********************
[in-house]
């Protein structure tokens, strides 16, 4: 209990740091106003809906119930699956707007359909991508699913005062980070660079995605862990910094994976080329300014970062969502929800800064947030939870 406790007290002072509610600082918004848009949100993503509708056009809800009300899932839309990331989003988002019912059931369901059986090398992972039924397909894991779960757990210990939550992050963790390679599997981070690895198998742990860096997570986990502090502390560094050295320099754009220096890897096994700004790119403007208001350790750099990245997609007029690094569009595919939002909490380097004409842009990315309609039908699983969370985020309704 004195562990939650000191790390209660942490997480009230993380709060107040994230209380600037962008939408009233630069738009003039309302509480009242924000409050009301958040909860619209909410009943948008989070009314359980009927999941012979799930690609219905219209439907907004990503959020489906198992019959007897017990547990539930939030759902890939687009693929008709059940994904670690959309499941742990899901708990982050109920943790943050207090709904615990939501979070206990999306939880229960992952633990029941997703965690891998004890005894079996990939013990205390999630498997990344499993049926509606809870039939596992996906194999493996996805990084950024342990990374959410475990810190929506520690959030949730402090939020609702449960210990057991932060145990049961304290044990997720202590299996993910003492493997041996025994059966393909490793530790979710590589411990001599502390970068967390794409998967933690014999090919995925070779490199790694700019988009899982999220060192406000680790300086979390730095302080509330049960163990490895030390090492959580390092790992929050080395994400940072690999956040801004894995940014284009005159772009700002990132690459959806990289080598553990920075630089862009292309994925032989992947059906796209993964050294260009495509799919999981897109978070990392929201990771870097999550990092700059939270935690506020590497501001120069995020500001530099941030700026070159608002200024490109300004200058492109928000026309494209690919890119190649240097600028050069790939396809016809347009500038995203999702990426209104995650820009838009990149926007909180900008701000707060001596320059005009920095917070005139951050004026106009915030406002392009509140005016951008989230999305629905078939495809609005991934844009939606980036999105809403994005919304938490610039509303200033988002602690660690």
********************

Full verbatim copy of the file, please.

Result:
[in-house]
């Protein structure tokens, strides 16, 4: 209990740091106003809906119930699956707007359909991508699913005062980070660079995605862990910094994976080329300014970062969502929800800064947030939870 406790007290002072509610600082918004848009949100993503509708056009809800009300899932839309990331989003988002019912059931369901059986090398992972039924397909894991779960757990210990939550992050963790390679599997981070690895198998742990860096997570986990502090502390560094050295320099754009220096890897096994700004790119403007208001350790750099990245997609007029690094569009595919939002909490380097004409842009990315309609039908699983969370985020309704 004195562990939650000191790390209660942490997480009230993380709060107040994230209380600037962008939408009233630069738009003039309302509480009242924000409050009301958040909860619209909410009943948008989070009314359980009927999941012979799930690609219905219209439907907004990503959020489906198992019959007897017990547990539930939030759902890939687009693929008709059940994904670690959309499941742990899901708990982050109920943790943050207090709904615990939501979070206990999306939880229960992952633990029941997703965690891998004890005894079996990939013990205390999630498997990344499993049926509606809870039939596992996906194999493996996805990084950024342990990374959410475990810190929506520690959030949730402090939020609702449960210990057991932060145990049961304290044990997720202590299996993910003492493997041996025994059966393909490793530790979710590589411990001599502390970068967390794409998967933690014999090919995925070779490199790694700019988009899982999220060192406000680790300086979390730095302080509330049960163990490895030390090492959580390092790992929050080395994400940072690999956040801004894995940014284009005159772009700002990132690459959806990289080598553990920075630089862009292309994925032989992947059906796209993964050294260009495509799919999981897109978070990392929201990771870097999550990092700059939270935690506020590497501001120069995020500001530099941030700026070159608002200024490109300004200058492109928000026309494209690919890119190649240097600028050069790939396809016809347009500038995203999702990426209104995650820009838009990149926007909180900008701000707060001596320059005009920095917070005139951050004026106009915030406002392009509140005016951008989230999305629905078939495809609005991934844009939606980036999105809403994005919304938490610039509303200033988002602690660690």